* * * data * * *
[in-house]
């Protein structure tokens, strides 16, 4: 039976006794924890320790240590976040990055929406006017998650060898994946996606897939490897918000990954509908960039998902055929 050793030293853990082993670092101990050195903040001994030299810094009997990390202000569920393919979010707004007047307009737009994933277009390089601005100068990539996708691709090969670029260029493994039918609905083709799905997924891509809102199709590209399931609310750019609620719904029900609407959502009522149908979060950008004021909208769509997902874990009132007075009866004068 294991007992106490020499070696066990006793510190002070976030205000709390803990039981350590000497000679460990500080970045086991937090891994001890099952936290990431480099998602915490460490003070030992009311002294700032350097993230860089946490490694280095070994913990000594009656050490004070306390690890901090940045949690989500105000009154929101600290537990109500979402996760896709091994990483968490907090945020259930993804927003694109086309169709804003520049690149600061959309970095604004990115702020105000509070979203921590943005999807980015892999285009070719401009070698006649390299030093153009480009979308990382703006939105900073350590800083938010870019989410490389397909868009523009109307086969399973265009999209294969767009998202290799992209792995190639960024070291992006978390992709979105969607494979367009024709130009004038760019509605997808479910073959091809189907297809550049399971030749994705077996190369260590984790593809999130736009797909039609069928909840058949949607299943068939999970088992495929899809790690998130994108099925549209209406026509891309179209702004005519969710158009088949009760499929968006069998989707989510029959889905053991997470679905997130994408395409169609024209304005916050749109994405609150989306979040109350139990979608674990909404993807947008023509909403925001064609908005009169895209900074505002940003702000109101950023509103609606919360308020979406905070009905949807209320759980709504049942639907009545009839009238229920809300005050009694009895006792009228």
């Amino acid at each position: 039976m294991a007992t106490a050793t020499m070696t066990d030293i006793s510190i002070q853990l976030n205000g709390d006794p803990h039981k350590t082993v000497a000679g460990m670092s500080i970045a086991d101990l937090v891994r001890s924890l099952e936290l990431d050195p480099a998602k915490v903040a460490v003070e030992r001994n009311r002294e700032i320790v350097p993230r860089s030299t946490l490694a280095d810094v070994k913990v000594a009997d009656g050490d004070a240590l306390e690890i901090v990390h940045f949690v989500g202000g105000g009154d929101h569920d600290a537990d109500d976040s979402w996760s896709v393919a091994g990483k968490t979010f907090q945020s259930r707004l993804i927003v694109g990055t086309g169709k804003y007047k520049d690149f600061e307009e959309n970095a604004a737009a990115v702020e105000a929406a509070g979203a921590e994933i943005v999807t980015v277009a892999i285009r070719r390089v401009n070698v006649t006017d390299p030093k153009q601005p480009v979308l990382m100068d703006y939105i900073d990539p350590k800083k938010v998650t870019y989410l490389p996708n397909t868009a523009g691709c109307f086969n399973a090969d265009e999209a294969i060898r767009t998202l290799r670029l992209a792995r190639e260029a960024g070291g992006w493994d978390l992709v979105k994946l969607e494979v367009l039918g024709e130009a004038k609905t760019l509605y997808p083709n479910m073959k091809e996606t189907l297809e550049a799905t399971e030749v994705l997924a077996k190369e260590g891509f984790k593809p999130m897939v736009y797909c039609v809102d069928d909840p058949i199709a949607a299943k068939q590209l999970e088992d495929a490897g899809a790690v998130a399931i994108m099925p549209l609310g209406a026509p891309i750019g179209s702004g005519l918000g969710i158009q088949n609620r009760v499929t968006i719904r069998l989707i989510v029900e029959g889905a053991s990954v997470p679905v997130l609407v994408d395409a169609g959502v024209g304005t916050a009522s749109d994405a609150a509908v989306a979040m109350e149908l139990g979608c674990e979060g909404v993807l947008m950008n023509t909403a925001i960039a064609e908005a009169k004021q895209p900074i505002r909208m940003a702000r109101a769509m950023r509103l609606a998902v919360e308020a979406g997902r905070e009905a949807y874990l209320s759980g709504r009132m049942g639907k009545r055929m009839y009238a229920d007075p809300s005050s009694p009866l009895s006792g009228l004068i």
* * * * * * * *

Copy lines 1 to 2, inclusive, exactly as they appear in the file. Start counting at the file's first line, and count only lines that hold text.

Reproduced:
[in-house]
């Protein structure tokens, strides 16, 4: 039976006794924890320790240590976040990055929406006017998650060898994946996606897939490897918000990954509908960039998902055929 050793030293853990082993670092101990050195903040001994030299810094009997990390202000569920393919979010707004007047307009737009994933277009390089601005100068990539996708691709090969670029260029493994039918609905083709799905997924891509809102199709590209399931609310750019609620719904029900609407959502009522149908979060950008004021909208769509997902874990009132007075009866004068 294991007992106490020499070696066990006793510190002070976030205000709390803990039981350590000497000679460990500080970045086991937090891994001890099952936290990431480099998602915490460490003070030992009311002294700032350097993230860089946490490694280095070994913990000594009656050490004070306390690890901090940045949690989500105000009154929101600290537990109500979402996760896709091994990483968490907090945020259930993804927003694109086309169709804003520049690149600061959309970095604004990115702020105000509070979203921590943005999807980015892999285009070719401009070698006649390299030093153009480009979308990382703006939105900073350590800083938010870019989410490389397909868009523009109307086969399973265009999209294969767009998202290799992209792995190639960024070291992006978390992709979105969607494979367009024709130009004038760019509605997808479910073959091809189907297809550049399971030749994705077996190369260590984790593809999130736009797909039609069928909840058949949607299943068939999970088992495929899809790690998130994108099925549209209406026509891309179209702004005519969710158009088949009760499929968006069998989707989510029959889905053991997470679905997130994408395409169609024209304005916050749109994405609150989306979040109350139990979608674990909404993807947008023509909403925001064609908005009169895209900074505002940003702000109101950023509103609606919360308020979406905070009905949807209320759980709504049942639907009545009839009238229920809300005050009694009895006792009228």